PHILADELPHIA --CHOP's Child Life Program is one of the largest in the country. It's an innovative program created back in 1951.
Caire Gruber is a Child Life Specialist.
"The hospital environment for kids can be really threatening, and it's a change in their routine," she said.
Claire added, "So the goal of our role is really to make sure that kids have an overall good experience in the hospital, and that they're learning about their illness, while also feeling comfortable, and enjoying their time here.
Philanthropic events like Daisy Days make it possible for programs like this to thrive and grow.
Child Life Specialist Courtney Kissel said. "Fundraisers such as this to provide us with the materials that we need to provide all of these wonderful services to our patients and their families."
Each Daisy Days campaign supports a specific department in the hospital. This year's beneficiary is the oncology department.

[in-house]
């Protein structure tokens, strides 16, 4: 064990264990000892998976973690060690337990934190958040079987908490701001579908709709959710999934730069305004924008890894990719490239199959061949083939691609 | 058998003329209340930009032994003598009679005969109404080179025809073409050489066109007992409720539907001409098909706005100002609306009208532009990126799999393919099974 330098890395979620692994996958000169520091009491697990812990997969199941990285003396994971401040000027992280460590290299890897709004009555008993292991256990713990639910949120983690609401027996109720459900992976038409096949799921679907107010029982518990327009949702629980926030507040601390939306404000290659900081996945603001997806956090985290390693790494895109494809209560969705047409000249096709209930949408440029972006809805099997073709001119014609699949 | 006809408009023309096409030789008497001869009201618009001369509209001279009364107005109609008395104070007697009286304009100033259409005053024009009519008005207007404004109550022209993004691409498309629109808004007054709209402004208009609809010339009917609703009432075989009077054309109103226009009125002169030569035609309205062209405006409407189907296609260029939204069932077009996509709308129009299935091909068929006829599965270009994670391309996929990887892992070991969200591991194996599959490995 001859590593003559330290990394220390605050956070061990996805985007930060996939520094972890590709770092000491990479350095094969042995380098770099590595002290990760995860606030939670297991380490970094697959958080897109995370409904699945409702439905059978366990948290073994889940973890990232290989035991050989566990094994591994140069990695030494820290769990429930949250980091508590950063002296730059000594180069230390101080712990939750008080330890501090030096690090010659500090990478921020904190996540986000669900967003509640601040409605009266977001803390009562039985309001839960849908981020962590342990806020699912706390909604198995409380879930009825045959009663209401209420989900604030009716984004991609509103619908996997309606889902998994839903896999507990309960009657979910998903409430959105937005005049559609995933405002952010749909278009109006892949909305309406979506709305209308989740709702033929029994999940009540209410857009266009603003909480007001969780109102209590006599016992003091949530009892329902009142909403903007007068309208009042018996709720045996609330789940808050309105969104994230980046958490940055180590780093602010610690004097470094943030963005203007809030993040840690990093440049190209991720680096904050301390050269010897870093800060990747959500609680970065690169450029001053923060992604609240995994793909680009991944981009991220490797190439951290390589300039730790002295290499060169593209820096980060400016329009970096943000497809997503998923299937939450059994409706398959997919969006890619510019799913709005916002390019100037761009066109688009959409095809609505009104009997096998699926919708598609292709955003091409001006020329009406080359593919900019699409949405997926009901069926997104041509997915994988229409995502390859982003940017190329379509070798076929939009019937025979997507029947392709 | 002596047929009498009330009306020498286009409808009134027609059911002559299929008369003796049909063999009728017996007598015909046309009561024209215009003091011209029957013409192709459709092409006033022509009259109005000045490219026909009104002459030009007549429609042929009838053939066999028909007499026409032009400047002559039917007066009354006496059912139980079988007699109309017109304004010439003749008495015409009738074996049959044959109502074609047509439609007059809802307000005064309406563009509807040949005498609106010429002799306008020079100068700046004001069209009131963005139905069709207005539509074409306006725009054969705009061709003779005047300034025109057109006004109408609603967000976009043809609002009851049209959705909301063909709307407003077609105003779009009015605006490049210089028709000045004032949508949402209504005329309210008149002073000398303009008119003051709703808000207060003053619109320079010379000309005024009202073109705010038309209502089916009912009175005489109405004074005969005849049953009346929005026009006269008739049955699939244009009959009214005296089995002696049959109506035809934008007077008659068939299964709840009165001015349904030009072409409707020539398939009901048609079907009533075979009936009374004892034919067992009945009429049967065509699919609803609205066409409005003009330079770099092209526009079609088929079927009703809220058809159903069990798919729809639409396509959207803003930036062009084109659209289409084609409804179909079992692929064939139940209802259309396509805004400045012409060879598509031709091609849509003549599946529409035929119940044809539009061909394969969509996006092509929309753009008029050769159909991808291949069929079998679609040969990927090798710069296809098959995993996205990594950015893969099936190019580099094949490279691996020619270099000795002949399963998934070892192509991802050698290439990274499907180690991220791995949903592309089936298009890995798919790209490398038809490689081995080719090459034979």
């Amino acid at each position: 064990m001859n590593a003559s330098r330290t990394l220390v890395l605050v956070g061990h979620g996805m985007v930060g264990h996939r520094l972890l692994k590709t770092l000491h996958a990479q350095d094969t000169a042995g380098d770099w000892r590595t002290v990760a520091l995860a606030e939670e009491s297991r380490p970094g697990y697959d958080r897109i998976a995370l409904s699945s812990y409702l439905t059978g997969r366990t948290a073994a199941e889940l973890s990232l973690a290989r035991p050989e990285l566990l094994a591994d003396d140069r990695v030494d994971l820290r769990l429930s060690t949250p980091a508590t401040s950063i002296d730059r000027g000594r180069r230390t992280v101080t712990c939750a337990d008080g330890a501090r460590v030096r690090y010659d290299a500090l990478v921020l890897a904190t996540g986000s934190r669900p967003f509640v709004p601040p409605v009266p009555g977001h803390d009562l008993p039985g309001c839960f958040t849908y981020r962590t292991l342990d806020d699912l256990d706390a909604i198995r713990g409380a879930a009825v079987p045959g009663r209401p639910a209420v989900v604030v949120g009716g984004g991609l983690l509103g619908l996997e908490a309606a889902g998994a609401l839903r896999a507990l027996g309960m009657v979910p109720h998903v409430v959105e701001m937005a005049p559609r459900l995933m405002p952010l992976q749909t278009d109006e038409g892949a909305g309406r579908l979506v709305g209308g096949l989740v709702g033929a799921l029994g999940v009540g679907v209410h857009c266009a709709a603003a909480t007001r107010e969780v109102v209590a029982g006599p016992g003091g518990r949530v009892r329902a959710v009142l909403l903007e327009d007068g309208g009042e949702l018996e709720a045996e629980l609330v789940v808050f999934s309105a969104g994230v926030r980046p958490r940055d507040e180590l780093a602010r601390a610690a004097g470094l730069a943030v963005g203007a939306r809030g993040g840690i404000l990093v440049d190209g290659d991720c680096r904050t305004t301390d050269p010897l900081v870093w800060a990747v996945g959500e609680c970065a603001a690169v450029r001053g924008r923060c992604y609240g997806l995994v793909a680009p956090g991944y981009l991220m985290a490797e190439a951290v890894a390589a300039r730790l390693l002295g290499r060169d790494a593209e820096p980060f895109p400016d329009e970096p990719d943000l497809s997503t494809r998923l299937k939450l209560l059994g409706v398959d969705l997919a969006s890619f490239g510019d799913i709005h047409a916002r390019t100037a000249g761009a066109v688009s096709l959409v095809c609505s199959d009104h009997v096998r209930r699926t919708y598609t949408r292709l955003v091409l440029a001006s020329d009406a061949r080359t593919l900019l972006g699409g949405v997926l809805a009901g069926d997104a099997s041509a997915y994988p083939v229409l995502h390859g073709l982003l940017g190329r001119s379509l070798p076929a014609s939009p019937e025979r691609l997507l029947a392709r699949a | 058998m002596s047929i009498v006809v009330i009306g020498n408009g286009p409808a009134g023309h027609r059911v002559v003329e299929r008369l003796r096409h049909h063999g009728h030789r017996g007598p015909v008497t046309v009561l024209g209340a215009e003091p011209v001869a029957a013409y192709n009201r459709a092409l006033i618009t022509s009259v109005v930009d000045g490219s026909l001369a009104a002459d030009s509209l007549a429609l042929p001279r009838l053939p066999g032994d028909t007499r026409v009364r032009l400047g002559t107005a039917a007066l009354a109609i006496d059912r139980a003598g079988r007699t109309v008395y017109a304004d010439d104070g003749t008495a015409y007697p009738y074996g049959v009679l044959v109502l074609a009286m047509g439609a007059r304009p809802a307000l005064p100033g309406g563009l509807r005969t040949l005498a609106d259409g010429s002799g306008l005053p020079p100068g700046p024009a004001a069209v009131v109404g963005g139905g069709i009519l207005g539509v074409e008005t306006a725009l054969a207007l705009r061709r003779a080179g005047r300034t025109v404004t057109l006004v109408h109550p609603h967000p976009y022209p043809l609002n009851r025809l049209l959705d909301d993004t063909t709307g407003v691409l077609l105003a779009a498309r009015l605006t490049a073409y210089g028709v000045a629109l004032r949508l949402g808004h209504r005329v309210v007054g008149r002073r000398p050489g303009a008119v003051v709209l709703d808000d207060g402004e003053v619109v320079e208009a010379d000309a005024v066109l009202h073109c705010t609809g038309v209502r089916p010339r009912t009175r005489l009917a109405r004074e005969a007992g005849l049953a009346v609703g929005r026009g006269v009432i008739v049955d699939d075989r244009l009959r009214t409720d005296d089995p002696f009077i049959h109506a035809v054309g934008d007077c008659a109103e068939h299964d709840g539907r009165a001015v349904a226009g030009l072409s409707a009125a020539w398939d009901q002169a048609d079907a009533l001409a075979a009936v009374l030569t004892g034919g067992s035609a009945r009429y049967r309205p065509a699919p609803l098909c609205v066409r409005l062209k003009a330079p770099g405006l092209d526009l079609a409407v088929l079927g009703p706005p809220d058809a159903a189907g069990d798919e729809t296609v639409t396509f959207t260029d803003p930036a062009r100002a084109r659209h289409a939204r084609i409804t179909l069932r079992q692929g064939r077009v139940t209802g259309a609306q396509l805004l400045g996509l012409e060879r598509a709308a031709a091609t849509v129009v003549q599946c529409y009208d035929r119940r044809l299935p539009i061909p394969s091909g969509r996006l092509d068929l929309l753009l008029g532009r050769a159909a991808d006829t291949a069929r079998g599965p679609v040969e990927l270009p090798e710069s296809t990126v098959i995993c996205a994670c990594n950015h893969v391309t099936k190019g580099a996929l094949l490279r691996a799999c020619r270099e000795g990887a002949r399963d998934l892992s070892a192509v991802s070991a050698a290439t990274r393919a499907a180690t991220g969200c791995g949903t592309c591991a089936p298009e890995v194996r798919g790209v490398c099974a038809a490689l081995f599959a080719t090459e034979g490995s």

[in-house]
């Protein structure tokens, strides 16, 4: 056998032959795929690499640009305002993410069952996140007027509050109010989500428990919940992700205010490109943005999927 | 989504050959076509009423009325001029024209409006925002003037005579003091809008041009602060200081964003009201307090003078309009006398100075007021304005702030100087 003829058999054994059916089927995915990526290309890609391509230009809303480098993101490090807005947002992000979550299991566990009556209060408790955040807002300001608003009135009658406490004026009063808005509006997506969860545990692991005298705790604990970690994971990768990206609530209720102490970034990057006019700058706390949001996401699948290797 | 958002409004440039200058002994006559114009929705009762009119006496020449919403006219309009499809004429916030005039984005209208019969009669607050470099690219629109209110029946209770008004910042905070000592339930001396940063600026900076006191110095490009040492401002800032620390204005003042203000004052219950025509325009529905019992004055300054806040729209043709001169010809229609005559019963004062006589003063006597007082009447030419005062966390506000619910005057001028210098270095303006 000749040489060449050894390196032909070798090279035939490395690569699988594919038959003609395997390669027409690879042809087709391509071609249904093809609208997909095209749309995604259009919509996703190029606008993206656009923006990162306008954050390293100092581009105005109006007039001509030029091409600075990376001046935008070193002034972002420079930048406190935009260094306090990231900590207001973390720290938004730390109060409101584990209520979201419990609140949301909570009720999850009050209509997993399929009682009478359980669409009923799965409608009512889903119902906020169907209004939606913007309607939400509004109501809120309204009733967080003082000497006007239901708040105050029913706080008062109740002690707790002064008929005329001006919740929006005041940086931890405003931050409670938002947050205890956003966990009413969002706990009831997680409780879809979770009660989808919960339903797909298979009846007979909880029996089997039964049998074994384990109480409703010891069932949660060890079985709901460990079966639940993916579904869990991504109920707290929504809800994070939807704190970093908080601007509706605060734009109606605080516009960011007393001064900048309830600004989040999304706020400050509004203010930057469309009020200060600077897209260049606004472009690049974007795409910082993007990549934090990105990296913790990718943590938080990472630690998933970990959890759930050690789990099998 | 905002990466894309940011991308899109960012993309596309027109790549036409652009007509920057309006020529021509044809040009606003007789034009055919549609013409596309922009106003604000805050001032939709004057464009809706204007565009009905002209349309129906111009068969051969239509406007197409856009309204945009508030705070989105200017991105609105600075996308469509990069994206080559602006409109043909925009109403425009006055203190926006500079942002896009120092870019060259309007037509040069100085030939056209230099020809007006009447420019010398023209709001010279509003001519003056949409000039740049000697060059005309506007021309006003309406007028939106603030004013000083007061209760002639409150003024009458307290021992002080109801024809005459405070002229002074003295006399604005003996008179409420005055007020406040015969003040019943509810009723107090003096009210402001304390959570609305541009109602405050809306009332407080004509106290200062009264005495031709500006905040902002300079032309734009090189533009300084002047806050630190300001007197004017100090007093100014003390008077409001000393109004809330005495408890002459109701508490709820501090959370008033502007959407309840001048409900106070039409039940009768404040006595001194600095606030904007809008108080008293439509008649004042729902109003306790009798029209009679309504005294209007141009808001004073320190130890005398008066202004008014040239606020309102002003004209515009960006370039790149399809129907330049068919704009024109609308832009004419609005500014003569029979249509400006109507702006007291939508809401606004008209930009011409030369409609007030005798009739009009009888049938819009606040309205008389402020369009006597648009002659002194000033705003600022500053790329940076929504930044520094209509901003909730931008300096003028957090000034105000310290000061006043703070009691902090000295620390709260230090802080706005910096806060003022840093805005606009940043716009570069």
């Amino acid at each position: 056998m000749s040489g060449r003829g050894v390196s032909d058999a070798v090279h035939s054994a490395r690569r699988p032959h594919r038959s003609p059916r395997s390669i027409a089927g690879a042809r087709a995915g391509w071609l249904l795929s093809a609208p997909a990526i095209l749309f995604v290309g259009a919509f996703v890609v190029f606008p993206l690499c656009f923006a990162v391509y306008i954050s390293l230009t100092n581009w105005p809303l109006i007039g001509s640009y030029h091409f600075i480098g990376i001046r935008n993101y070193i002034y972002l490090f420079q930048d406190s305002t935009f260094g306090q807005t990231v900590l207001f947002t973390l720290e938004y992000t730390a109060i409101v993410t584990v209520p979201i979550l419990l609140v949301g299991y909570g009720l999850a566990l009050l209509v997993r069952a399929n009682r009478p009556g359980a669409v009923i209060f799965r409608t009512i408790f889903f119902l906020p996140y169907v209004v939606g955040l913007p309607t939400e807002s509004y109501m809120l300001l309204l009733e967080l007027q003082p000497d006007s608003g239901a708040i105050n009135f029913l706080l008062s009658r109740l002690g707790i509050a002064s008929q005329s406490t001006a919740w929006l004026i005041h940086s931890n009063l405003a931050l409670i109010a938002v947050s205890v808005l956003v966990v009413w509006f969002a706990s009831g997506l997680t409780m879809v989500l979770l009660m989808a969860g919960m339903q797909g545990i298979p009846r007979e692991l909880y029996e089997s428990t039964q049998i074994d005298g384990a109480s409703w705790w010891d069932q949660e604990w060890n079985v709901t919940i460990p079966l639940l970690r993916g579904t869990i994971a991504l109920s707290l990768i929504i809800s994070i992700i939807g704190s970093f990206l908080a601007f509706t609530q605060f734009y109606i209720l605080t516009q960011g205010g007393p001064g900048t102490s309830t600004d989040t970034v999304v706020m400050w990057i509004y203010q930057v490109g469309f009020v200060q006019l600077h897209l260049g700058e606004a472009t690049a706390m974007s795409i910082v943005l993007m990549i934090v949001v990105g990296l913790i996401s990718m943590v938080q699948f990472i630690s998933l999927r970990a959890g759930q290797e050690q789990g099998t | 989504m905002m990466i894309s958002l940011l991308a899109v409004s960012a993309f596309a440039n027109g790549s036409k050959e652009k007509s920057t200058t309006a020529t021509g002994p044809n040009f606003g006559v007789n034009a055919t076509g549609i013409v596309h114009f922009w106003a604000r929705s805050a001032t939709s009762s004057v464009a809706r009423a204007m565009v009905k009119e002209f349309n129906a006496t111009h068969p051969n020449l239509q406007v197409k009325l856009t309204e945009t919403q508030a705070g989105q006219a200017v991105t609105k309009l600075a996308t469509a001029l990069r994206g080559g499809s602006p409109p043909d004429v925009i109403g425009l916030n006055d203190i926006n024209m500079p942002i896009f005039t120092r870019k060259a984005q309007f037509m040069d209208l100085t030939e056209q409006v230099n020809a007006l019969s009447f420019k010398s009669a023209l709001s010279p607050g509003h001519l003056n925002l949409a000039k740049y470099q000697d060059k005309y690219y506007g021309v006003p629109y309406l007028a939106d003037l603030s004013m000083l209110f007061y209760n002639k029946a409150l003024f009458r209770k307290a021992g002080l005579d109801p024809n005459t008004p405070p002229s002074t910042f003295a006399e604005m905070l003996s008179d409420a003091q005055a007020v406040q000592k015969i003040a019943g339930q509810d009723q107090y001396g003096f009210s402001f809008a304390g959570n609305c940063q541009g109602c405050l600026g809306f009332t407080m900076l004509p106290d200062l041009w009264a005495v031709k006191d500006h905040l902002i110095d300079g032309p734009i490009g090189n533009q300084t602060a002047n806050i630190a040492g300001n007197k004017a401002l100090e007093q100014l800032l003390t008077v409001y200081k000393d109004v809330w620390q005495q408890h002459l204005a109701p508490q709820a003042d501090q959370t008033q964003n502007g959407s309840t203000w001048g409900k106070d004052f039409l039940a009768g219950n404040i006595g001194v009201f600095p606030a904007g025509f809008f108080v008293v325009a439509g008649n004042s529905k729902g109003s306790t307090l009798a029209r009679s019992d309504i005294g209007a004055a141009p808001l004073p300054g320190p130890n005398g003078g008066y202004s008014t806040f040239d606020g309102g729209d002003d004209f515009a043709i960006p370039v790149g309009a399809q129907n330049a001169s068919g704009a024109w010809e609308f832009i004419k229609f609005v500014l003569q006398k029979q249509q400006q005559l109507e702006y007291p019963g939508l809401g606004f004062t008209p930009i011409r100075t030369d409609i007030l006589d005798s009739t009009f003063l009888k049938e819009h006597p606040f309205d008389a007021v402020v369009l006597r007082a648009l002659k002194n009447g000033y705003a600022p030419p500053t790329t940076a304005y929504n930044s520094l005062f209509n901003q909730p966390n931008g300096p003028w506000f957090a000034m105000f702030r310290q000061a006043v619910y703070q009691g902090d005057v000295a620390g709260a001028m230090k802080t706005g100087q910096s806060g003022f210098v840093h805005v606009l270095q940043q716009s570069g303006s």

Dr. Stephen Hunger is the Chief of Oncology and Director for Center for Childhood Cancer Research.
He says, "The oncology department takes care of children, adolescents, and young adults with all forms of cancer."
Daisy Days is instrumental in developing groundbreaking treatment and therapeutic care with the ultimate goal curing cancer in every patient.
"A child may have an 85% chance of being cured, that's great. But it doesn't mean too much to the parents of the 15% who aren't cured. So our goal is to work toward the day where everybody can be cured," said Dr. Hunger.
While the CHOP staff is instrumental in the healing process, the true stars shine brightest on days like this.
Courtney says, "Kids want to be kids, and they want to play, and we see that just at this event today. How many kids are here, and having a good time despite what's happening."